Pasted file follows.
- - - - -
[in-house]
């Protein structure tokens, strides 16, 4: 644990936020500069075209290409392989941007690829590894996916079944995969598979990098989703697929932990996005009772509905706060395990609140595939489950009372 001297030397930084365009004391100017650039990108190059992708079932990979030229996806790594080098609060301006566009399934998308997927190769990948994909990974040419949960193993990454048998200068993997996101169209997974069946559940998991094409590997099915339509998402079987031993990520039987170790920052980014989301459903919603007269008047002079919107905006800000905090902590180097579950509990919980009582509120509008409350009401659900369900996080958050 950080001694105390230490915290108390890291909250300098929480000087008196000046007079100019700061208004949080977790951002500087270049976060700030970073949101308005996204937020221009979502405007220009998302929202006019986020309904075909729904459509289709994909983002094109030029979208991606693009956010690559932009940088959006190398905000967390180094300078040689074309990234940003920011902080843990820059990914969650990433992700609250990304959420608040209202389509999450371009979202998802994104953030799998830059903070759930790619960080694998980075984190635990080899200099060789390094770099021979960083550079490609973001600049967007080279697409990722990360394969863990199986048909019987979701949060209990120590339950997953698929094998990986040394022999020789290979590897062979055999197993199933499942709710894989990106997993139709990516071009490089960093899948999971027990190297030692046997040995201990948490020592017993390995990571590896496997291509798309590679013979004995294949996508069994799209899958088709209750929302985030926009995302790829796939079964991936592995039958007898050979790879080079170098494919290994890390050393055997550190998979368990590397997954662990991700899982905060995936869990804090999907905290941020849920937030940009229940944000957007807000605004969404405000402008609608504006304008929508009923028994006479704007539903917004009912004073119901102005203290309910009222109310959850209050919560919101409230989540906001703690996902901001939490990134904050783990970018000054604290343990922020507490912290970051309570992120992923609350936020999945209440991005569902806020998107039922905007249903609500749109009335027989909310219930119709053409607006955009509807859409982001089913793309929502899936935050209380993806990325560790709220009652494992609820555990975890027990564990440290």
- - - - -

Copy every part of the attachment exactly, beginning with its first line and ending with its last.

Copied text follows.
[in-house]
């Protein structure tokens, strides 16, 4: 644990936020500069075209290409392989941007690829590894996916079944995969598979990098989703697929932990996005009772509905706060395990609140595939489950009372 001297030397930084365009004391100017650039990108190059992708079932990979030229996806790594080098609060301006566009399934998308997927190769990948994909990974040419949960193993990454048998200068993997996101169209997974069946559940998991094409590997099915339509998402079987031993990520039987170790920052980014989301459903919603007269008047002079919107905006800000905090902590180097579950509990919980009582509120509008409350009401659900369900996080958050 950080001694105390230490915290108390890291909250300098929480000087008196000046007079100019700061208004949080977790951002500087270049976060700030970073949101308005996204937020221009979502405007220009998302929202006019986020309904075909729904459509289709994909983002094109030029979208991606693009956010690559932009940088959006190398905000967390180094300078040689074309990234940003920011902080843990820059990914969650990433992700609250990304959420608040209202389509999450371009979202998802994104953030799998830059903070759930790619960080694998980075984190635990080899200099060789390094770099021979960083550079490609973001600049967007080279697409990722990360394969863990199986048909019987979701949060209990120590339950997953698929094998990986040394022999020789290979590897062979055999197993199933499942709710894989990106997993139709990516071009490089960093899948999971027990190297030692046997040995201990948490020592017993390995990571590896496997291509798309590679013979004995294949996508069994799209899958088709209750929302985030926009995302790829796939079964991936592995039958007898050979790879080079170098494919290994890390050393055997550190998979368990590397997954662990991700899982905060995936869990804090999907905290941020849920937030940009229940944000957007807000605004969404405000402008609608504006304008929508009923028994006479704007539903917004009912004073119901102005203290309910009222109310959850209050919560919101409230989540906001703690996902901001939490990134904050783990970018000054604290343990922020507490912290970051309570992120992923609350936020999945209440991005569902806020998107039922905007249903609500749109009335027989909310219930119709053409607006955009509807859409982001089913793309929502899936935050209380993806990325560790709220009652494992609820555990975890027990564990440290």